The political knowledge of the region and the astuteness of analysis that Patel demonstrated in the letter was simply masterly. As always, he was futuristic in his approach to the issues at hand and agonized about India’s territorial integrity. To say that his views are dated and are to be seen in his context, would be to have blinkers in our eyes regarding the current crisis and the insufficiency of existing approaches.
It is not clear what steps if any Nehru and the Govt of India took before or after the passing of Patel on 15 December 1950, but later history would prove the folly of ignoring his basic warning to the nation. Despite the later adulation to the Sardar, his China warnings seem to have been missing in the policy domains. The role of the military and civilian top brass including the Defence Minister Mr V.K. Krishna Menon during the 1962 crisis has been well recorded and do not need any repetition here.
Sri Aurobindo’s Last Testament on the Invasion of Tibet: 11 November 1950
In an uncanny manner, in the same month of November, within a gap of only four days, on 11 November,1950, another great Indian nationalist and world-visionary Sri Aurobindo, sent out into the public domain, his last political testament through an approved editorial of his ‘own paper’ Mother India whose editor was K. D. Sethna. Sethna would later testify this fact as follows: ‘Not only were my editorials written under his inner inspirations; they were also sent to him for approval. Only when his ‘Yes’ was wired to us did we plunge into publication.’ [K. D. Sethna, India and the World Scene, Pondicherry: Sri Aurobindo Society, 1997 From the ‘Introduction’.]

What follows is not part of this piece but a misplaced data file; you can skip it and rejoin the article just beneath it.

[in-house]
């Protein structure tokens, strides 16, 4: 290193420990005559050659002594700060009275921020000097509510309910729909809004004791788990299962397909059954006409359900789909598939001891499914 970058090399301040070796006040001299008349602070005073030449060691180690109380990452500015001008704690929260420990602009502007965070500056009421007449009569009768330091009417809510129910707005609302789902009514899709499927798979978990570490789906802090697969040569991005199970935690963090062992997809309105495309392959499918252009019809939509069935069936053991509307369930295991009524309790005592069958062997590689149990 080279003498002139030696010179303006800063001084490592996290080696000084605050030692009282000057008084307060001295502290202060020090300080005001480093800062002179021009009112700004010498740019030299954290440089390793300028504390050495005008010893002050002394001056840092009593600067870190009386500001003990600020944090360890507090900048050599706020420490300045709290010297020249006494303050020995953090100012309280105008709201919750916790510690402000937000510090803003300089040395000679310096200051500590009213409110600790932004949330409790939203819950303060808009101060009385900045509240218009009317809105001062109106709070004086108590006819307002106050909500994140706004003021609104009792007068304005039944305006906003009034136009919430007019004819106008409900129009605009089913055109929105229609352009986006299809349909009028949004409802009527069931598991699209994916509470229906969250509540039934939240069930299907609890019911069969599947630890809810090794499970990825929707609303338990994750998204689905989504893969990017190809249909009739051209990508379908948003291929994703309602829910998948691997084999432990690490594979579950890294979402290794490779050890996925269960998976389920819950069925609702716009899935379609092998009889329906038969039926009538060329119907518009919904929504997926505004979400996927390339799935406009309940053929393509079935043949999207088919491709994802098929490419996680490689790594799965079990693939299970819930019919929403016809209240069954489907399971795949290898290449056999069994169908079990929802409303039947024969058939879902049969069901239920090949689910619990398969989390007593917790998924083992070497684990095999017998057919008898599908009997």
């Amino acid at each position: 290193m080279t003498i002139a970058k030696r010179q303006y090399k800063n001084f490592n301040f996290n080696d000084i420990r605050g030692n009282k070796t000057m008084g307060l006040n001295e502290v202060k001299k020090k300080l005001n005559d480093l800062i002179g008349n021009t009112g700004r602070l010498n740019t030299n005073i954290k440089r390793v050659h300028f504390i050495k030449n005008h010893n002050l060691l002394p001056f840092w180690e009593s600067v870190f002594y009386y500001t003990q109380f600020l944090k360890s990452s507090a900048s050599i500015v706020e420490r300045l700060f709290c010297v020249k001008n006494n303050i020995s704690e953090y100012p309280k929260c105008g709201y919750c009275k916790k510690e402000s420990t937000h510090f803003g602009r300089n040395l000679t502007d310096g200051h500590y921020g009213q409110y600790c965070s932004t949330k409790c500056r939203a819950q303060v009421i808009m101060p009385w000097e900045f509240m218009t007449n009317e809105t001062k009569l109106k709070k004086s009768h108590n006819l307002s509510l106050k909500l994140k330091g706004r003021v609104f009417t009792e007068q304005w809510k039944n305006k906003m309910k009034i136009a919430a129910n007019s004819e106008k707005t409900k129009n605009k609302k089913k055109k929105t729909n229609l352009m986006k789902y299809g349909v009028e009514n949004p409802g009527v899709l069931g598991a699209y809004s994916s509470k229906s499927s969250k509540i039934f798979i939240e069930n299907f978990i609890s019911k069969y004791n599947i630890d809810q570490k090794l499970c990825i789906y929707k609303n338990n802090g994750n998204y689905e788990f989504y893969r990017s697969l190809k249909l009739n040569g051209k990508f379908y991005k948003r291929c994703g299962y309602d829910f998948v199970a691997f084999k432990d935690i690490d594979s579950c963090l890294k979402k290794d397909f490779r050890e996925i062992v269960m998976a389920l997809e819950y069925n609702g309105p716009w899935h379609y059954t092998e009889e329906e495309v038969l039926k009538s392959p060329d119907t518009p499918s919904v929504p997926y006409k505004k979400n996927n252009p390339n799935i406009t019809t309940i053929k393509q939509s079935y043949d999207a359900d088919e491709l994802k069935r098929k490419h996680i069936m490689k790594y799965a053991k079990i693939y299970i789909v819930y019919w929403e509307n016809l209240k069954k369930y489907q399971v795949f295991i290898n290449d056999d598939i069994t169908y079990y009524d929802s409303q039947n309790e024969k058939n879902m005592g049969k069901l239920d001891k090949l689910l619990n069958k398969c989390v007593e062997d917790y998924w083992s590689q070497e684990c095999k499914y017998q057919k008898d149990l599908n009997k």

Abiding political interest till the very end